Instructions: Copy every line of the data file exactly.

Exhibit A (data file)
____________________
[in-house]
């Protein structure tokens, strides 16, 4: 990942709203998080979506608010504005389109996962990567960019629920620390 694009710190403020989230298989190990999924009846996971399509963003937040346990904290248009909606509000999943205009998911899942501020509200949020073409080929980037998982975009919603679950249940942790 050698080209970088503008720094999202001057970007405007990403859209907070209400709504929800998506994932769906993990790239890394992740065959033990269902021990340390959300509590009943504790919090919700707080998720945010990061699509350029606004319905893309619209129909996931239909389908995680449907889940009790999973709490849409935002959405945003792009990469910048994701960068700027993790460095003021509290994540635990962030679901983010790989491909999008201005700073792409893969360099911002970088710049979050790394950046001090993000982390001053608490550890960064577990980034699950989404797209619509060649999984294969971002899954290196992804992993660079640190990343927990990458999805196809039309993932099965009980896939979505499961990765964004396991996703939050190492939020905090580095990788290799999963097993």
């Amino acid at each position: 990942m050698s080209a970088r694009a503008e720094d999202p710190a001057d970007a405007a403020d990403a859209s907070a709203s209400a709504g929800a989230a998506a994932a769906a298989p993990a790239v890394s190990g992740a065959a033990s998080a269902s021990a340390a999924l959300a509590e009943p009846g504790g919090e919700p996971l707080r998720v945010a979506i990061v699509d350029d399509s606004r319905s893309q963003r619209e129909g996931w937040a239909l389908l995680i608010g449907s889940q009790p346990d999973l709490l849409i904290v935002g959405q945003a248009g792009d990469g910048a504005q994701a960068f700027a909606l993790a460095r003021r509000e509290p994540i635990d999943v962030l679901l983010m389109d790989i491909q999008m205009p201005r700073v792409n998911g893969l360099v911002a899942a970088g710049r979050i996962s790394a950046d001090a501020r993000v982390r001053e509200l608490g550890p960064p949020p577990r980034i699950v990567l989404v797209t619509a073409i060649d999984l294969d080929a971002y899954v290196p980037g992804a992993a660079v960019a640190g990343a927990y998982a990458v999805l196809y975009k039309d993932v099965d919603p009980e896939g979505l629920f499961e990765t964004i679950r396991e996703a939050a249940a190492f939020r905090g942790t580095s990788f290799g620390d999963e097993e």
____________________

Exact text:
[in-house]
């Protein structure tokens, strides 16, 4: 990942709203998080979506608010504005389109996962990567960019629920620390 694009710190403020989230298989190990999924009846996971399509963003937040346990904290248009909606509000999943205009998911899942501020509200949020073409080929980037998982975009919603679950249940942790 050698080209970088503008720094999202001057970007405007990403859209907070209400709504929800998506994932769906993990790239890394992740065959033990269902021990340390959300509590009943504790919090919700707080998720945010990061699509350029606004319905893309619209129909996931239909389908995680449907889940009790999973709490849409935002959405945003792009990469910048994701960068700027993790460095003021509290994540635990962030679901983010790989491909999008201005700073792409893969360099911002970088710049979050790394950046001090993000982390001053608490550890960064577990980034699950989404797209619509060649999984294969971002899954290196992804992993660079640190990343927990990458999805196809039309993932099965009980896939979505499961990765964004396991996703939050190492939020905090580095990788290799999963097993």
């Amino acid at each position: 990942m050698s080209a970088r694009a503008e720094d999202p710190a001057d970007a405007a403020d990403a859209s907070a709203s209400a709504g929800a989230a998506a994932a769906a298989p993990a790239v890394s190990g992740a065959a033990s998080a269902s021990a340390a999924l959300a509590e009943p009846g504790g919090e919700p996971l707080r998720v945010a979506i990061v699509d350029d399509s606004r319905s893309q963003r619209e129909g996931w937040a239909l389908l995680i608010g449907s889940q009790p346990d999973l709490l849409i904290v935002g959405q945003a248009g792009d990469g910048a504005q994701a960068f700027a909606l993790a460095r003021r509000e509290p994540i635990d999943v962030l679901l983010m389109d790989i491909q999008m205009p201005r700073v792409n998911g893969l360099v911002a899942a970088g710049r979050i996962s790394a950046d001090a501020r993000v982390r001053e509200l608490g550890p960064p949020p577990r980034i699950v990567l989404v797209t619509a073409i060649d999984l294969d080929a971002y899954v290196p980037g992804a992993a660079v960019a640190g990343a927990y998982a990458v999805l196809y975009k039309d993932v099965d919603p009980e896939g979505l629920f499961e990765t964004i679950r396991e996703a939050a249940a190492f939020r905090g942790t580095s990788f290799g620390d999963e097993e």